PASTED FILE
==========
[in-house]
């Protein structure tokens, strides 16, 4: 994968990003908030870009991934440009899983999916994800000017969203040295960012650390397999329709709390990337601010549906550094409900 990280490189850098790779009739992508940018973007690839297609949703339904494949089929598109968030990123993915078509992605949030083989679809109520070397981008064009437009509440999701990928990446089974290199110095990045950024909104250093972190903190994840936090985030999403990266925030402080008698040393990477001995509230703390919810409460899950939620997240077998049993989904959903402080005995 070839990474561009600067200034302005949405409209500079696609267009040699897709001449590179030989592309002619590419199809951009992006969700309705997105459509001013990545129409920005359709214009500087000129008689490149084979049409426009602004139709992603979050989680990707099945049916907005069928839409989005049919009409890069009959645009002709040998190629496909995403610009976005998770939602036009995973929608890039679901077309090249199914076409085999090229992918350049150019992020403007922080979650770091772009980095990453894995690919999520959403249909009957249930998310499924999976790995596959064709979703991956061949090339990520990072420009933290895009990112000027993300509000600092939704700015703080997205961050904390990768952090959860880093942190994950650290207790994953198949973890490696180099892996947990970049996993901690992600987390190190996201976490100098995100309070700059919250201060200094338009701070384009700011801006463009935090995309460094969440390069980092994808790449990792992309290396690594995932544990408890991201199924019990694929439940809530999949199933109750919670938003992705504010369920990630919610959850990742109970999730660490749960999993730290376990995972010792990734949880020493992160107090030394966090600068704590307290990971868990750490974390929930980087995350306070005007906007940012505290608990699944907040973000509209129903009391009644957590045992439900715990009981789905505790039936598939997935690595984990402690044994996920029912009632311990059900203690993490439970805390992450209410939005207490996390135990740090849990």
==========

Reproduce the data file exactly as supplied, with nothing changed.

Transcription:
[in-house]
């Protein structure tokens, strides 16, 4: 994968990003908030870009991934440009899983999916994800000017969203040295960012650390397999329709709390990337601010549906550094409900 990280490189850098790779009739992508940018973007690839297609949703339904494949089929598109968030990123993915078509992605949030083989679809109520070397981008064009437009509440999701990928990446089974290199110095990045950024909104250093972190903190994840936090985030999403990266925030402080008698040393990477001995509230703390919810409460899950939620997240077998049993989904959903402080005995 070839990474561009600067200034302005949405409209500079696609267009040699897709001449590179030989592309002619590419199809951009992006969700309705997105459509001013990545129409920005359709214009500087000129008689490149084979049409426009602004139709992603979050989680990707099945049916907005069928839409989005049919009409890069009959645009002709040998190629496909995403610009976005998770939602036009995973929608890039679901077309090249199914076409085999090229992918350049150019992020403007922080979650770091772009980095990453894995690919999520959403249909009957249930998310499924999976790995596959064709979703991956061949090339990520990072420009933290895009990112000027993300509000600092939704700015703080997205961050904390990768952090959860880093942190994950650290207790994953198949973890490696180099892996947990970049996993901690992600987390190190996201976490100098995100309070700059919250201060200094338009701070384009700011801006463009935090995309460094969440390069980092994808790449990792992309290396690594995932544990408890991201199924019990694929439940809530999949199933109750919670938003992705504010369920990630919610959850990742109970999730660490749960999993730290376990995972010792990734949880020493992160107090030394966090600068704590307290990971868990750490974390929930980087995350306070005007906007940012505290608990699944907040973000509209129903009391009644957590045992439900715990009981789905505790039936598939997935690595984990402690044994996920029912009632311990059900203690993490439970805390992450209410939005207490996390135990740090849990």